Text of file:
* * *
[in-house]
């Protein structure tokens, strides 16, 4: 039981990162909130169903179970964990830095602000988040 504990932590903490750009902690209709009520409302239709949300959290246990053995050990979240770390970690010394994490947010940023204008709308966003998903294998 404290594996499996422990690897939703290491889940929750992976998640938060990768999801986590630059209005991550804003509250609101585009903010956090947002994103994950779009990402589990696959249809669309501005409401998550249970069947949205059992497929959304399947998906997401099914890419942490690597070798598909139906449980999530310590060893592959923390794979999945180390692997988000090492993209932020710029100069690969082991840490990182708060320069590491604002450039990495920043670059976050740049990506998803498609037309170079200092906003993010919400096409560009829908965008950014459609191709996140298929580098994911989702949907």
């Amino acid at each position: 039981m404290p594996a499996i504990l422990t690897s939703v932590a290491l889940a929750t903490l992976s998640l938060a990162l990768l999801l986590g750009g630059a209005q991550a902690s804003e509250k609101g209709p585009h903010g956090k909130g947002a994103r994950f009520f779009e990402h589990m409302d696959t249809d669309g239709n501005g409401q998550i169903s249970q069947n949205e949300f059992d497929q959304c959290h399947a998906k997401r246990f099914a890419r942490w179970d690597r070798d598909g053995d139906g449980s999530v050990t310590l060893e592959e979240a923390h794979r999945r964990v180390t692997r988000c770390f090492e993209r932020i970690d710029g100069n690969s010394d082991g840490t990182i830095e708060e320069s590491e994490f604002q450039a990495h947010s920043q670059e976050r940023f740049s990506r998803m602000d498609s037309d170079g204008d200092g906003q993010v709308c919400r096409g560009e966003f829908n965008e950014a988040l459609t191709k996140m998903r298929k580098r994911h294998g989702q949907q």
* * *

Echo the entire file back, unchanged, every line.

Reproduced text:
[in-house]
């Protein structure tokens, strides 16, 4: 039981990162909130169903179970964990830095602000988040 504990932590903490750009902690209709009520409302239709949300959290246990053995050990979240770390970690010394994490947010940023204008709308966003998903294998 404290594996499996422990690897939703290491889940929750992976998640938060990768999801986590630059209005991550804003509250609101585009903010956090947002994103994950779009990402589990696959249809669309501005409401998550249970069947949205059992497929959304399947998906997401099914890419942490690597070798598909139906449980999530310590060893592959923390794979999945180390692997988000090492993209932020710029100069690969082991840490990182708060320069590491604002450039990495920043670059976050740049990506998803498609037309170079200092906003993010919400096409560009829908965008950014459609191709996140298929580098994911989702949907």
């Amino acid at each position: 039981m404290p594996a499996i504990l422990t690897s939703v932590a290491l889940a929750t903490l992976s998640l938060a990162l990768l999801l986590g750009g630059a209005q991550a902690s804003e509250k609101g209709p585009h903010g956090k909130g947002a994103r994950f009520f779009e990402h589990m409302d696959t249809d669309g239709n501005g409401q998550i169903s249970q069947n949205e949300f059992d497929q959304c959290h399947a998906k997401r246990f099914a890419r942490w179970d690597r070798d598909g053995d139906g449980s999530v050990t310590l060893e592959e979240a923390h794979r999945r964990v180390t692997r988000c770390f090492e993209r932020i970690d710029g100069n690969s010394d082991g840490t990182i830095e708060e320069s590491e994490f604002q450039a990495h947010s920043q670059e976050r940023f740049s990506r998803m602000d498609s037309d170079g204008d200092g906003q993010v709308c919400r096409g560009e966003f829908n965008e950014a988040l459609t191709k996140m998903r298929k580098r994911h294998g989702q949907q």